Report: Fraud costs Tennesseans $13.7 million in 2007

Report: Fraud costs Tennesseans $13.7 million in 2007

Tennesseans were bilked out of more than $13.7 million in 2007 as a result of fraud, the state’s Department of Commerce and Insurance reports.

That doesn’t include money lost to identity theft, according to the department. While identify theft is significant, the department doesn’t track the financial impact of identity theft.

The top five categories of fraud reported by Tennesseans were:

Identity theft — 28 percent
Shop-at-home — 8 percent
Internet services — 5 percent
Prizes/sweepstakes and lotteries — 4 percent
Foreign money offers — 3 percent
U.S. consumers reported fraud losses of more than $1.2 billion in 2007. Sixty-four percent of the consumers involved were initially contacted via the Internet.

The most common Internet frauds, according to the Tennessee Division of Consumer Affairs, are committed through “phishing” or “spoofing.”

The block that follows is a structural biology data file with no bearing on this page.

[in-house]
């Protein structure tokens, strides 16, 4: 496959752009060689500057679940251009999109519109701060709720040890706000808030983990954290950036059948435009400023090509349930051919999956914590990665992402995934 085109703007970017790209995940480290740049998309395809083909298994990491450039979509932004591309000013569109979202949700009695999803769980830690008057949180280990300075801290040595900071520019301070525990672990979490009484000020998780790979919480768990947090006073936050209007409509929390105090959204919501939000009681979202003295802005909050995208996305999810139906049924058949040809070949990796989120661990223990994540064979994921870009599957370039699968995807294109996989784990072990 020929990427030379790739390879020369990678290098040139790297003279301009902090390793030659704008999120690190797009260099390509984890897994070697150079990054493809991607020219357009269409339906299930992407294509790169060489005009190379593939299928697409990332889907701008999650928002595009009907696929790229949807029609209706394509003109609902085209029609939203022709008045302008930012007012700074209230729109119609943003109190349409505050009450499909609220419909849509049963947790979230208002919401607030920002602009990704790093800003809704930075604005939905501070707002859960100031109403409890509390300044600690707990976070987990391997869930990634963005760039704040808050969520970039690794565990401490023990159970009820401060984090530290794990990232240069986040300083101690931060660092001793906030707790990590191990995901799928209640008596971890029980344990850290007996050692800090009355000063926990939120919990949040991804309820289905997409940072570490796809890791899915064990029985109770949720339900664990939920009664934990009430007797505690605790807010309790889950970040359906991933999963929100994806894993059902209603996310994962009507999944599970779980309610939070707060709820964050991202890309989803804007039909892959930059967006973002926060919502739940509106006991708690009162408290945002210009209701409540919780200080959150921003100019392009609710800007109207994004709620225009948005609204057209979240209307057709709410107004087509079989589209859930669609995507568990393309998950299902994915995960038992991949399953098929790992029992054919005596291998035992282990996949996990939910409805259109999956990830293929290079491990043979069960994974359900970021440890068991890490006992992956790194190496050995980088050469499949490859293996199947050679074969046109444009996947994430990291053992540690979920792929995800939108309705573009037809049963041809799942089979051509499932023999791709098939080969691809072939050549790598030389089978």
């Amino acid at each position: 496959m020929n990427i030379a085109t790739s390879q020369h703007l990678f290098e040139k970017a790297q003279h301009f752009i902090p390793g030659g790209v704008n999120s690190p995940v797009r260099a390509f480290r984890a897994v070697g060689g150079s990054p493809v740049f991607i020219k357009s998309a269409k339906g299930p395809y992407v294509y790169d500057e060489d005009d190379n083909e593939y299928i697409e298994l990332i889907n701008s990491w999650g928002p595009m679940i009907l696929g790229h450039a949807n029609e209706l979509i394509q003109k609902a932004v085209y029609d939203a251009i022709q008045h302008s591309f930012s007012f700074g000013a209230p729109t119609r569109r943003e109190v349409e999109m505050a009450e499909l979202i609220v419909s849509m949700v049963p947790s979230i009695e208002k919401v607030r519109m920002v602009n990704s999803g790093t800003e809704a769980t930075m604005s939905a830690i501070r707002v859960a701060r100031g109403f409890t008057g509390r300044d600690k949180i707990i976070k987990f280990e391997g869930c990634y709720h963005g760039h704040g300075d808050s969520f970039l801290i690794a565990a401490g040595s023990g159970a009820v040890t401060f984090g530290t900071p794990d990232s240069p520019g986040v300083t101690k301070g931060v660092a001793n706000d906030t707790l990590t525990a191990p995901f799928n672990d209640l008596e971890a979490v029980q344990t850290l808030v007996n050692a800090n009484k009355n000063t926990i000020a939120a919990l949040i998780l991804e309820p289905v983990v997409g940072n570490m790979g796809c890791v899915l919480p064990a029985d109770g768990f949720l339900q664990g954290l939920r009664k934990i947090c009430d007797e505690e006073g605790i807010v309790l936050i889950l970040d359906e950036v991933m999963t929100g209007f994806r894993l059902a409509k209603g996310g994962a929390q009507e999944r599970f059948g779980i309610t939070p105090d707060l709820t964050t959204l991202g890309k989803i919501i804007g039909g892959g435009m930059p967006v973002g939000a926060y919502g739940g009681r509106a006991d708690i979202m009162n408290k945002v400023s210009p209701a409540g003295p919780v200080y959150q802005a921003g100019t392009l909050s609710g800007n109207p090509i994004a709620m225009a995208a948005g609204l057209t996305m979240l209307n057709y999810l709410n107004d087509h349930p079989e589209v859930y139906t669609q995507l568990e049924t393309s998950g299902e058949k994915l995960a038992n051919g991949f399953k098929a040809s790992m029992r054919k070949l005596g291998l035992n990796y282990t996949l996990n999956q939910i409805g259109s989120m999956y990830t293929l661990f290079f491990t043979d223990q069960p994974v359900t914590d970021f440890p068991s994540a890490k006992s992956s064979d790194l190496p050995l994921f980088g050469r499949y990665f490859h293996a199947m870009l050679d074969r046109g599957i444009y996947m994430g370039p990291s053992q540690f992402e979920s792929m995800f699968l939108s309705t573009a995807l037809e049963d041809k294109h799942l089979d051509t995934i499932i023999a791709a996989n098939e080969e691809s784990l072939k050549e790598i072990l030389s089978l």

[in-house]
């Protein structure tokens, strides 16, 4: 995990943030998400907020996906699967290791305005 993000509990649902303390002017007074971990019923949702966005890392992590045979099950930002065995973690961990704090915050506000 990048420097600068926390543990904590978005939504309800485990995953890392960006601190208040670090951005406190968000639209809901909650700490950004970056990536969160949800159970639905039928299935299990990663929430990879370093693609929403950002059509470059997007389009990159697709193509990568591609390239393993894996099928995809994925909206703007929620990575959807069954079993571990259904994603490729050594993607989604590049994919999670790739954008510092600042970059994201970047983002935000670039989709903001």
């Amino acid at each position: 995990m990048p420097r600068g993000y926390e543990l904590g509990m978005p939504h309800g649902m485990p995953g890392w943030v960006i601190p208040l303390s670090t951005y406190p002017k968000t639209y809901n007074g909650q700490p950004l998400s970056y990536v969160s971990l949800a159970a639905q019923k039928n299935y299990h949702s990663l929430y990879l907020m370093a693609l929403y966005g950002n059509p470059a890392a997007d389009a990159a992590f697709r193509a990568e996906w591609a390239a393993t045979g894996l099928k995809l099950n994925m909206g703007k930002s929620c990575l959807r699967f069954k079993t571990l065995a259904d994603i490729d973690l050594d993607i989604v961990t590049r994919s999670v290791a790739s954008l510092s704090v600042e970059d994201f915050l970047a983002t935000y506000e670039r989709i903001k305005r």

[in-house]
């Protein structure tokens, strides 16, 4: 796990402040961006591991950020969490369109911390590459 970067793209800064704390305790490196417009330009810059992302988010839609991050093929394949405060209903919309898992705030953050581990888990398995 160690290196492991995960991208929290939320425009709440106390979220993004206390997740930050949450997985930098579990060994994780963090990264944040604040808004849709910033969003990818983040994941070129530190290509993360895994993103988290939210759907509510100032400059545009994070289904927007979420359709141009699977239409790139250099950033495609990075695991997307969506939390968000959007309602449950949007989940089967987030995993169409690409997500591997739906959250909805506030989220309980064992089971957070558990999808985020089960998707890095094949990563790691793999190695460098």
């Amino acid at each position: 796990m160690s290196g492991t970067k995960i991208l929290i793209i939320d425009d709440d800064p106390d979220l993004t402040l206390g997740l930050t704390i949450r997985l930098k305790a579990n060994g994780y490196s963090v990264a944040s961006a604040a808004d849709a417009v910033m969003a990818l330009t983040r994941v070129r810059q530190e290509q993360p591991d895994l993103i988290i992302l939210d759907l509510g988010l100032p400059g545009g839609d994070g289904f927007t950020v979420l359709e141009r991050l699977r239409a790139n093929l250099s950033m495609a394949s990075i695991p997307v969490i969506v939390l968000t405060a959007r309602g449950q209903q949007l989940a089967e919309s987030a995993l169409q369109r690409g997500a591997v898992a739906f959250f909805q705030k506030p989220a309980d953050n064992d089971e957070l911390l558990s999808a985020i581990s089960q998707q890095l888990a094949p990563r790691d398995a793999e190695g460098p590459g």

Phishing is a play on words to describe fishing for personal information. Spoofing means altering an e-mail address to make it look like it is originating from a different source.

E-mail “spoofers” may claim to be a bank, mortgage company or the Internal Revenue Service to obtain personal information that can be used for identity fraud or to run up the supplier’s accounts.

The Division of Consumer Affairs warns consumers not to reply to e-mails or pop-ups that ask for personal information, including credit card or account information.
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